Nixing noise pollution can decrease stress
If you live in a noise-filled environment (a big city or near an airport or construction), high decibel levels can increase stress and blood pressure, and compromise sleep and heart health. And for people who are sound-sensitive -- those losing their hearing (ironically) or those who are hyperreactive -- environmental noise pollution also causes anxiety, anger, even violence and social withdrawal.
The U.S. Census Bureau surveys reveal that noise is people's No. 1 complaint about their neighborhood and the major reason they want to move. We hope city governments come to realize keeping sirens, jackhammers and traffic noise around 70-85 decibels is a quality-of-life issue. But until they do, we've got surprising ways you can protect your ears, health and sanity.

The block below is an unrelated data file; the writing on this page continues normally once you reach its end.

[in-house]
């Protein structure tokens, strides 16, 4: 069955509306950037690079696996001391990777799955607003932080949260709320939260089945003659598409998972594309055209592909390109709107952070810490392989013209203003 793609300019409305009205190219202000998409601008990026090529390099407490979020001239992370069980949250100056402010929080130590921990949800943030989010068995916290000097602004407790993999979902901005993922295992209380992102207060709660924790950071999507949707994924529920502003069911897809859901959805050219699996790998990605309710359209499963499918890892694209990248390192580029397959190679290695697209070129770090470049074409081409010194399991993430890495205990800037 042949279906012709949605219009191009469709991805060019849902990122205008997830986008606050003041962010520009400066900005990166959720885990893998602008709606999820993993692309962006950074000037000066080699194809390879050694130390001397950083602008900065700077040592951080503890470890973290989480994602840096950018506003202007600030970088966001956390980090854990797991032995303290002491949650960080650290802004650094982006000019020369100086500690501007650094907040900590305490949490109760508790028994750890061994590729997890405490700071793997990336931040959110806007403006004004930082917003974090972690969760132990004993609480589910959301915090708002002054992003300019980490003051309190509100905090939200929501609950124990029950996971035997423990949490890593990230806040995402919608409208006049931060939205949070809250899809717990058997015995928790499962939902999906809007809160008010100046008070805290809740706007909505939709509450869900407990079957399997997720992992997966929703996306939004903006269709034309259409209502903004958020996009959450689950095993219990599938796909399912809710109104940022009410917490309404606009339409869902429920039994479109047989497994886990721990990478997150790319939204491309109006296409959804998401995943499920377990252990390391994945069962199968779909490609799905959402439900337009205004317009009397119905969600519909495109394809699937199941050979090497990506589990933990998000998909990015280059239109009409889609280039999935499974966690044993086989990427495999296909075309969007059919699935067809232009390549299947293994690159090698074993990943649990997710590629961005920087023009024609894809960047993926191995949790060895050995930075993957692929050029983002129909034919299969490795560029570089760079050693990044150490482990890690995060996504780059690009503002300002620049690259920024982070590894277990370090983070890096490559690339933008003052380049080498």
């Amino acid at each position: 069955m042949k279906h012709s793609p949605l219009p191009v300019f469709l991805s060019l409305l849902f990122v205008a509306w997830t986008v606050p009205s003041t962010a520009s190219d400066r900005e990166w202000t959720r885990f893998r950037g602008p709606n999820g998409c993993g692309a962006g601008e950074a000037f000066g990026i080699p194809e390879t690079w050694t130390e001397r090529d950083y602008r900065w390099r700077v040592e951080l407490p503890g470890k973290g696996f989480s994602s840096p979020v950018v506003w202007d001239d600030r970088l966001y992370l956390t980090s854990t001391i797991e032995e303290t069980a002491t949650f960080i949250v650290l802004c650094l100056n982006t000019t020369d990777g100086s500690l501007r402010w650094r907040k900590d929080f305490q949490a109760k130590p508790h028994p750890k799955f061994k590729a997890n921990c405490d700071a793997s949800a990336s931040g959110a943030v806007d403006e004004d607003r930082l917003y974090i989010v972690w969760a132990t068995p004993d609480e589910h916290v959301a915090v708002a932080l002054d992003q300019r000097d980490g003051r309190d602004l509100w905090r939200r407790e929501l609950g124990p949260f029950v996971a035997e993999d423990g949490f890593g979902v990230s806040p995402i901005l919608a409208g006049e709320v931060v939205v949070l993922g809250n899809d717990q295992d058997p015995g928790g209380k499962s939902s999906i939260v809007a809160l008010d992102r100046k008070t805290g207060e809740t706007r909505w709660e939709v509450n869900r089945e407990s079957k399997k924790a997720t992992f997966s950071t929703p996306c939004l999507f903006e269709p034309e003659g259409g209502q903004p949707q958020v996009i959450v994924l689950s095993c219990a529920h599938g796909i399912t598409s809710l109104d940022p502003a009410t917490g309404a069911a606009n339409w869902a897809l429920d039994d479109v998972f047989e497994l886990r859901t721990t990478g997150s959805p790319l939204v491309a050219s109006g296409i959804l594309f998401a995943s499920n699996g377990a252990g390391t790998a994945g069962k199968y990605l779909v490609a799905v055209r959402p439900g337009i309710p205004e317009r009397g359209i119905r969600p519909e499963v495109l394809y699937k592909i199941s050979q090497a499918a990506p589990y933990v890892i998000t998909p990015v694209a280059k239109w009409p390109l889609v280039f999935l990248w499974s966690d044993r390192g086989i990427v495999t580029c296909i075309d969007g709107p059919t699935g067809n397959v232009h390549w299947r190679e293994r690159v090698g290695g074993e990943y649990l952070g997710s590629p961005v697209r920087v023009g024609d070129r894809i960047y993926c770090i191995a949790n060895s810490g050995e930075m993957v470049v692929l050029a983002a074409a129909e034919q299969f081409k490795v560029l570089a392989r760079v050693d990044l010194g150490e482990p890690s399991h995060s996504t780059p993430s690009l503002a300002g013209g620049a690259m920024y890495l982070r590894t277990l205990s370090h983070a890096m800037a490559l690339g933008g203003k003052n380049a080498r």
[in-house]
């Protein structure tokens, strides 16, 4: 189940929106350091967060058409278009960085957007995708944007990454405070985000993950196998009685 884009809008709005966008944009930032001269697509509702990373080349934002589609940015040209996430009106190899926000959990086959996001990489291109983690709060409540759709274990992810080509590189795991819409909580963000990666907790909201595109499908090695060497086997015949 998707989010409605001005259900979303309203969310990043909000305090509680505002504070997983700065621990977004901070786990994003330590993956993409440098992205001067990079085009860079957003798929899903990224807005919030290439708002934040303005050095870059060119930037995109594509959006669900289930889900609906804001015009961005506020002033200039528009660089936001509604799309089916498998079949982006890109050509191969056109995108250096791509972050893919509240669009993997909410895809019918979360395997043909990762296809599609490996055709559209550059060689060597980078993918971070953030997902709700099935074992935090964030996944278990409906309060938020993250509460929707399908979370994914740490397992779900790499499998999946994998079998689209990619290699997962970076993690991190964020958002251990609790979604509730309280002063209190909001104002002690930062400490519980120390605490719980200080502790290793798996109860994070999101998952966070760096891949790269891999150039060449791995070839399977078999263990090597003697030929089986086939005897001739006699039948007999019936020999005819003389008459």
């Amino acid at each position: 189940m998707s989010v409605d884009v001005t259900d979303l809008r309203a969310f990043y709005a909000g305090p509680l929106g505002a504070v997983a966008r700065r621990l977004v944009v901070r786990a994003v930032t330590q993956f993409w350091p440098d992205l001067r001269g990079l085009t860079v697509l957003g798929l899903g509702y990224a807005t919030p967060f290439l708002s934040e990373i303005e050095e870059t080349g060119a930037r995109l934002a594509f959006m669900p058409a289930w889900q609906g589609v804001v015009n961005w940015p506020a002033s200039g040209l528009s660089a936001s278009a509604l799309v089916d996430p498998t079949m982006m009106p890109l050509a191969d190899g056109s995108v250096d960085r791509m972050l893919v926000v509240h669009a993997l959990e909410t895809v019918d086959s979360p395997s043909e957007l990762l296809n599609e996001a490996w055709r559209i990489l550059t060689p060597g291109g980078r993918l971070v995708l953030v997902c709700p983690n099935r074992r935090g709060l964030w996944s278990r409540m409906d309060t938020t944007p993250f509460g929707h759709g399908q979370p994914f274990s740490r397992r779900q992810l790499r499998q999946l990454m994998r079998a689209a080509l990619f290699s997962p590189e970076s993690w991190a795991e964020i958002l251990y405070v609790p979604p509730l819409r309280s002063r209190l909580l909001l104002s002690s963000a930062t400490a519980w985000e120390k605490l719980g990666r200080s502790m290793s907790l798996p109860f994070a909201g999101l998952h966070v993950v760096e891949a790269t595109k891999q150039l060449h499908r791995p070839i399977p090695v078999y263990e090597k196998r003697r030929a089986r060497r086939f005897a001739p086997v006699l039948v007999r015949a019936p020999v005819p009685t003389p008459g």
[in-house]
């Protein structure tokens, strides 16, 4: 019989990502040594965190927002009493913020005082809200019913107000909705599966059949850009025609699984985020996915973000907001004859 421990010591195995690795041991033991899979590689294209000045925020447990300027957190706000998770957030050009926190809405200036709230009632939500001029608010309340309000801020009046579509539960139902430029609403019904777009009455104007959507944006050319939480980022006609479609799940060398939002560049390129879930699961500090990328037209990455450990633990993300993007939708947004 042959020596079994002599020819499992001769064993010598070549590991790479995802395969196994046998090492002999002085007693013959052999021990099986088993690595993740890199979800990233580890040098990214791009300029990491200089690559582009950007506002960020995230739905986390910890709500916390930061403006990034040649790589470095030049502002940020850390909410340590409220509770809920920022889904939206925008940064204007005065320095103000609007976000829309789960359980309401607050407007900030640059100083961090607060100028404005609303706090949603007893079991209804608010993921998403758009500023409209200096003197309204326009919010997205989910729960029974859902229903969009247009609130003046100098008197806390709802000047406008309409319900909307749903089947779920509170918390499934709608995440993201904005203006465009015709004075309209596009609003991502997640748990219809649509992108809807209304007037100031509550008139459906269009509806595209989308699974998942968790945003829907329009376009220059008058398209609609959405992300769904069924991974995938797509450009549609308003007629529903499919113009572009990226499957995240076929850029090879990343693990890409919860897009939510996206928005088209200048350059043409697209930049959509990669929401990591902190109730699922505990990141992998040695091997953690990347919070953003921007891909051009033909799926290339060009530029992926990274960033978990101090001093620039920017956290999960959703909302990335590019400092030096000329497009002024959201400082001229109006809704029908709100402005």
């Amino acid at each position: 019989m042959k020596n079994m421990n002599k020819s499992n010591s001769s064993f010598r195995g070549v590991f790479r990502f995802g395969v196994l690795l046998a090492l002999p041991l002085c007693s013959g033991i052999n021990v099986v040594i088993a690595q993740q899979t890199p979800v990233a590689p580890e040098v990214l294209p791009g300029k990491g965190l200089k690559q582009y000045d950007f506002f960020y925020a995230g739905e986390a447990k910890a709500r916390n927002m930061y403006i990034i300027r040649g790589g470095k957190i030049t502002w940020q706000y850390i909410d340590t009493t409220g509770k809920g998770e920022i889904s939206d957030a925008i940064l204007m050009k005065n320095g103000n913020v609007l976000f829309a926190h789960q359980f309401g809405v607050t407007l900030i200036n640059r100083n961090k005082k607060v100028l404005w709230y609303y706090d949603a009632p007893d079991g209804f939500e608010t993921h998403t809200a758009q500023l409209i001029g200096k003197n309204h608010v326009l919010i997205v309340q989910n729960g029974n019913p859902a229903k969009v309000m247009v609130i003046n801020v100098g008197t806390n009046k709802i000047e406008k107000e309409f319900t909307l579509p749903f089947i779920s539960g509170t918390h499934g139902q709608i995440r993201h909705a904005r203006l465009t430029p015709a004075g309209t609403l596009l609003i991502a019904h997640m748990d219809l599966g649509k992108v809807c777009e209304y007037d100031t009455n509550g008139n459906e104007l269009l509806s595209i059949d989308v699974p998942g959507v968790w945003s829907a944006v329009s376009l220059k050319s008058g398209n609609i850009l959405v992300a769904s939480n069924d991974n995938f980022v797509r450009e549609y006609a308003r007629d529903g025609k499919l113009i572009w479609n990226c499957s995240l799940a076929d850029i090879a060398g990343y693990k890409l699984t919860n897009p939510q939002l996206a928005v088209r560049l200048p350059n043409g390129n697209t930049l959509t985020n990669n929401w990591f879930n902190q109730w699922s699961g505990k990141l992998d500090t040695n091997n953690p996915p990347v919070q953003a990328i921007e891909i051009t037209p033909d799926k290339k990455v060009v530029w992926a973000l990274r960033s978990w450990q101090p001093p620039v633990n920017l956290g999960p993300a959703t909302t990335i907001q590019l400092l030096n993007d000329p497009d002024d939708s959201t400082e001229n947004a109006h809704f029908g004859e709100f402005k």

Use sound-blocking headsets and foam earplugs with a noise-reduction rating (NRR) of 33. They block out about 15 decibels. That means the jackhammer across the street emitting 100 decibels will tone down to a bearable 85 -- not quiet, but far less destructive.
Try taking lipoic acid (some studies indicate a dose of 600 mg), and ask your doc if you can take two baby aspirin (drink a half-glass of warm water before and after) and vitamin E with mixed tocopherols. They reduce inflammation, protect auditory and other nerves, and reduce damage from stress hormones.
Fit in some active de-stressing. To deal with noise-induced stress, meditate in the morning for five to 10 minutes, and during the day make time for both aerobics (we like walking 10,000 steps daily) and strength training.
Mehmet Oz, M.D. is host of "The Dr. Oz Show," and Mike Roizen, M.D. is Chief Wellness Officer and Chair of Wellness Institute at Cleveland Clinic. To live your healthiest, visit sharecare.com.
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